Currently the continent has five biggest solar power plant projects namely, Noor Solar complex in Morocco, Benban Solar Park in Egypt, De Aar Solar Power, Ilanga Concentrated Solar Power 1 and Kathu Solar Park all located in the Northern Cape Province of South Africa.
The Garissa Solar Plant in Kenya is the largest grid connected solar power plant in Eastern and Central Africa, generating about 50MW. The project is contributing about 2% of the national energy mix and has led to a significant reduction of energy costs in the country.
Prof Wandiga said Africa urgently needs embrace sustainable climate change adaptation strategies given its vulnerability despite its negligible contribution to carbon emissions, adding that adaptation spending is the continent’s climate investment priority as per the African Union.
He disclosed that the most relevant studies suggest adaptation costs in the African region ranges between US$ 20-30 billion per annum over the next 10 to 20 years.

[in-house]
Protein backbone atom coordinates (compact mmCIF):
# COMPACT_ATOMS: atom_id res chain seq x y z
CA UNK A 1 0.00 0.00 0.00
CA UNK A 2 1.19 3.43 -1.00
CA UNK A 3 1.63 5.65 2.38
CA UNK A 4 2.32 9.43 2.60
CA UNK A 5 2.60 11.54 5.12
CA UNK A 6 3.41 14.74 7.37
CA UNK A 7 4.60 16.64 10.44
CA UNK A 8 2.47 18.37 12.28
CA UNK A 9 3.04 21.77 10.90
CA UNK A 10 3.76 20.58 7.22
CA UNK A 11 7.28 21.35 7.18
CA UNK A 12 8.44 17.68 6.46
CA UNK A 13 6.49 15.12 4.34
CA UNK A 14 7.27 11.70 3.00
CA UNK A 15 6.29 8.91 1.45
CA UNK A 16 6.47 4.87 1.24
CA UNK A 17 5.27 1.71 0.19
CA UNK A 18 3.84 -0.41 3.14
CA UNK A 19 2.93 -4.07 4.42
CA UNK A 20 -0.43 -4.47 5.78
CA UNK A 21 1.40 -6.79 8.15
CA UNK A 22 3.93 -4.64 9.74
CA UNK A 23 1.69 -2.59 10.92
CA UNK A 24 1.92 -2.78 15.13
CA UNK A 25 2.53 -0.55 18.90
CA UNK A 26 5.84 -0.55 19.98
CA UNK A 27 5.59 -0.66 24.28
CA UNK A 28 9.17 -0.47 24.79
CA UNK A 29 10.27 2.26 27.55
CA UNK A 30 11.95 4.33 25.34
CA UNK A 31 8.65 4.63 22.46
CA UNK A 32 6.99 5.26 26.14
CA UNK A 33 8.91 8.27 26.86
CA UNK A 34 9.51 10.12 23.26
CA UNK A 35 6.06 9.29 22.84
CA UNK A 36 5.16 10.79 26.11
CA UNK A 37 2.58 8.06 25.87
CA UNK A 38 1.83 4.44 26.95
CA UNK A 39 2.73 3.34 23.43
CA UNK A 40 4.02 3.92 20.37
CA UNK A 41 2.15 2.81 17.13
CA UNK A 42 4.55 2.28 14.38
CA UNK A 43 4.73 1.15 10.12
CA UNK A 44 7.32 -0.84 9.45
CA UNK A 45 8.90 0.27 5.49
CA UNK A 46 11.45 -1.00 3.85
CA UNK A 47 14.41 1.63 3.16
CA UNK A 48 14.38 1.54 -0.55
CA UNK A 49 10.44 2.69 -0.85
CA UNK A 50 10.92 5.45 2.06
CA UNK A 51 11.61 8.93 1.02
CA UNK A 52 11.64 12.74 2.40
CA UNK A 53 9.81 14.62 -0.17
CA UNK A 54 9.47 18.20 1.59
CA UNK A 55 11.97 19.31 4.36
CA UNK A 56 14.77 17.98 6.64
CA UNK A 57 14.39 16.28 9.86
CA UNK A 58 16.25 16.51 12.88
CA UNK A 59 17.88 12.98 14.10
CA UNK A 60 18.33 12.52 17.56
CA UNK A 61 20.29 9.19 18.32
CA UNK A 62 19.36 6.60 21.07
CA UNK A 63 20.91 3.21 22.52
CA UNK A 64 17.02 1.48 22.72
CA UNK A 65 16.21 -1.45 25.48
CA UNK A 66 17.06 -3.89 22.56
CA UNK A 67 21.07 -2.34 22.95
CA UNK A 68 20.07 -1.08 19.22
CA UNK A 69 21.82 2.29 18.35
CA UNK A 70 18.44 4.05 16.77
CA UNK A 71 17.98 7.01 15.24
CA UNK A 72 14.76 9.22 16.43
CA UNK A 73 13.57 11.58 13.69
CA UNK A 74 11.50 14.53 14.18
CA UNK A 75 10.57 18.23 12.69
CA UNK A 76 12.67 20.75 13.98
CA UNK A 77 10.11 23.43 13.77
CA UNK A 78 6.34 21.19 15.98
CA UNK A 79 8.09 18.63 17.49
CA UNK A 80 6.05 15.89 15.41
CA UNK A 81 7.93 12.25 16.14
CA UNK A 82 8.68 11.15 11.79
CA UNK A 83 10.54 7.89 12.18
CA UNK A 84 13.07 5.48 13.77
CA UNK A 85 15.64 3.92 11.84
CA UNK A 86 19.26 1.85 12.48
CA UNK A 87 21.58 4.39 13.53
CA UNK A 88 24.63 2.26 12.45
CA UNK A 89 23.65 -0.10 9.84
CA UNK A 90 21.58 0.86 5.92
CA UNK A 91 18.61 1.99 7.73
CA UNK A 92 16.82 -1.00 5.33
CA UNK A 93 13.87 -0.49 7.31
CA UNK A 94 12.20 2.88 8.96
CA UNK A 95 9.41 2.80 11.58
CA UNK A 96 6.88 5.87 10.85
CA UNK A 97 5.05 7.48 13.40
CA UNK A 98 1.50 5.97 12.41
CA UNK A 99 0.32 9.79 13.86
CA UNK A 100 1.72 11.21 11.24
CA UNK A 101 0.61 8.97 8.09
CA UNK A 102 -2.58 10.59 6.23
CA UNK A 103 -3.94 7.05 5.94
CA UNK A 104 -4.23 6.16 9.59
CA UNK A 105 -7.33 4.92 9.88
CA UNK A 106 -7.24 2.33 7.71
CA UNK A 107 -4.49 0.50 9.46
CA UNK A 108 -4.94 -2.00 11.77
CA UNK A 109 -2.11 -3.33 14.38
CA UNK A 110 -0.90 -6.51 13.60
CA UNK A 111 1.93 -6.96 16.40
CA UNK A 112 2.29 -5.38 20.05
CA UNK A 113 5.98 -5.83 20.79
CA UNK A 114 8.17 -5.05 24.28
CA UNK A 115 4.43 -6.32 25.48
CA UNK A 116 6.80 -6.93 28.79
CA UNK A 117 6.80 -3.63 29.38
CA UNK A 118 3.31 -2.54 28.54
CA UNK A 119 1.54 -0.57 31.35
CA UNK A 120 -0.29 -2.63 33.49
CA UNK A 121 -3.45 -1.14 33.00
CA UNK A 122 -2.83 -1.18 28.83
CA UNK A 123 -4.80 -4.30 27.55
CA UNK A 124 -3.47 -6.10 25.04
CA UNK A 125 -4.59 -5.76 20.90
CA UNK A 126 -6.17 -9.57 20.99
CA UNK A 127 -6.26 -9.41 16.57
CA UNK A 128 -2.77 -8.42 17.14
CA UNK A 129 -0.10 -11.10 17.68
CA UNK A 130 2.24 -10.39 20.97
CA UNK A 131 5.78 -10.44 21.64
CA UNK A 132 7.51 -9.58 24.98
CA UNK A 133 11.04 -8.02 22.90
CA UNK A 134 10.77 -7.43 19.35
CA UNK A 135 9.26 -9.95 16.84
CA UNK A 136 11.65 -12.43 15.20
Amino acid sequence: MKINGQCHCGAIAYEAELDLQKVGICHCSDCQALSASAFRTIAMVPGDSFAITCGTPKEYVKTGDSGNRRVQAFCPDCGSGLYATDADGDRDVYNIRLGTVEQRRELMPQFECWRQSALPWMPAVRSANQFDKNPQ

Prof. Wandiga cautioned that corruption should not be used as an excuse by developed nations to stop assisting Africa financially with regards to climate change.
“There is a pressing need to mobilize resources to address the continent’s current limitations to deal with climate events, as well as resources to deal with future climate change,” he said, adding: “Adaptation investments substantially reduce the hardship of climate change in Africa. The potential benefits of adaptation spending need not be undermined by concerns about absorptive capacity. “
Africa’s immediate adaptation priority, Prof. Wandiga stated, is to improve its current adaptive capacity, much of which will be operationally indistinguishable from – and needs to be fully integrated with –traditional development activities.